Wednesday, March 30, 2016

Biased Commentary - Did Démare Cheat in the 2016 Milan-San Remo?

NOTE:  This post is rated R for mild strong language and pervasive crude humor.


If you care about the sport of cycling, then you must have seen my recent blog post covering the 2016 Milan-San Remo, a race which is one of the “monuments” of cycling.  If you don’t care about the sport of cycling, you’ll certainly want to skip this post, in which I assess the scandal following the outcome of the race.

I was alerted to this scandal by one of my readers, who posted a comment below my Milan-San Remo post.  The comment was from jianbino311 and read, “nike air max michael kors outlet air max 2016 rolex watches camisetas futbol baratas giuseppe zanotti outlet wallet sale kobi 9 tods outlet.” 

Just kidding.  I don’t know why I get so many comments like that, but the one I’m actually referring to was from Darwinian and read, “We’ll need a follow-up post of course, given the allegations of Démare having taken a tow from a team car, and the whole question of whether his Strava data helps or hurts his insistence that he did nothing wrong.”  Darwinian, ask and ye shall receive!

The basic facts of the case

Milan-San Remo is quite long and features just two climbs, both very close to the finish, which sometimes keep the race from being decided in the last 500 meters.  The climbs are rather short but never fail to eliminate several top sprinters.  This year there was a crash less than 30 kilometers from the finish, before the first climb, the Cipressa.  This crash eliminated some of the favorites, who either couldn’t catch up or wore themselves out doing so.  After several breakaway attempts, the peloton came back together and the sprint was won by “some random FDJ guy” (as I put it in my coverage), who turned out to be a young upstart named Arnaud Démare.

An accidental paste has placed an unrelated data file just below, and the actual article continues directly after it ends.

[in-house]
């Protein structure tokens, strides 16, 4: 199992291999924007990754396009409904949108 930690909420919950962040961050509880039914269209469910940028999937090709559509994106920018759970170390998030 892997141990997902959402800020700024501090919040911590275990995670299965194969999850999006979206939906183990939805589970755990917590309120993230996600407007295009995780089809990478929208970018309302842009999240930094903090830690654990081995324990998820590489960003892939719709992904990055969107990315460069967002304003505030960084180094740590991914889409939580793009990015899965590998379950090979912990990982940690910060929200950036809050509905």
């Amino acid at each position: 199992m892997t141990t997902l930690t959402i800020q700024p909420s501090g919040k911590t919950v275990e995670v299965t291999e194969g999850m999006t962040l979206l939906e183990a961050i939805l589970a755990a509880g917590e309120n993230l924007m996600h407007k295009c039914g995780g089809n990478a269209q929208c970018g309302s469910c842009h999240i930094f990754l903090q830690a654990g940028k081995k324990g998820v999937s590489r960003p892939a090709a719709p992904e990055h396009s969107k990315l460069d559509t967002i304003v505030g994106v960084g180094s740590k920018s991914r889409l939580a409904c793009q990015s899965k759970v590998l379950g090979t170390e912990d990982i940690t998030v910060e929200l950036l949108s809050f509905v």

Shortly after the race, two riders—Matteo Tosatto (Tinkoff) and Eros Capecchi (Astana)—came forward and said that they saw Démare taking a tow from his team car on the way up the Cipressa.  The race judges decided not to sanction Démare because there was no video evidence of his being towed.  Under questioning, Démare’s FDJ directeur sportif, Frederic Guesdon, who was driving the car that allegedly provided the tow, surprised everybody by saying, “How should I know if Démare took a tow?  I was watching the road!  But he probably did cheat because he’s actually kind of a dick.”

No, of course Guesdon didn’t really say that.  He apparently saw the whole thing—that is, saw the tow not happen—and said so to the press.  Then Démare himself denied the accusations, and it might have ended there, but people kept asking to see Démare’s power stats, which would presumably show any anomalies (i.e., setting a world-record pace up the Cipressa while putting out less than 100 watts).  Guesdon said, “If there’s really a polemic about this, we’ll ask Arnaud to release his power files.”  The files were never released, so everybody flocked to Démare’s Strava page, only to find that the file for this race had been removed.

But wait, there’s more!  A Dutch journalist captured a snapshot of the Strava file before it was taken down, and discovered that Démare had achieved the Strava KOM for the Cipressa—that is, he went up it faster than any Strava member in history.  Subsequently, Démare put the Strava file back up.  Alas, the file does not include any power or heart rate data.  It’s been over a week and nothing official has happened, so it appears Démare will keep the win, but with a huge asterisk in the eyes of many fans (which sounds painful, doesn’t it?)

Evidence in Démare’s favor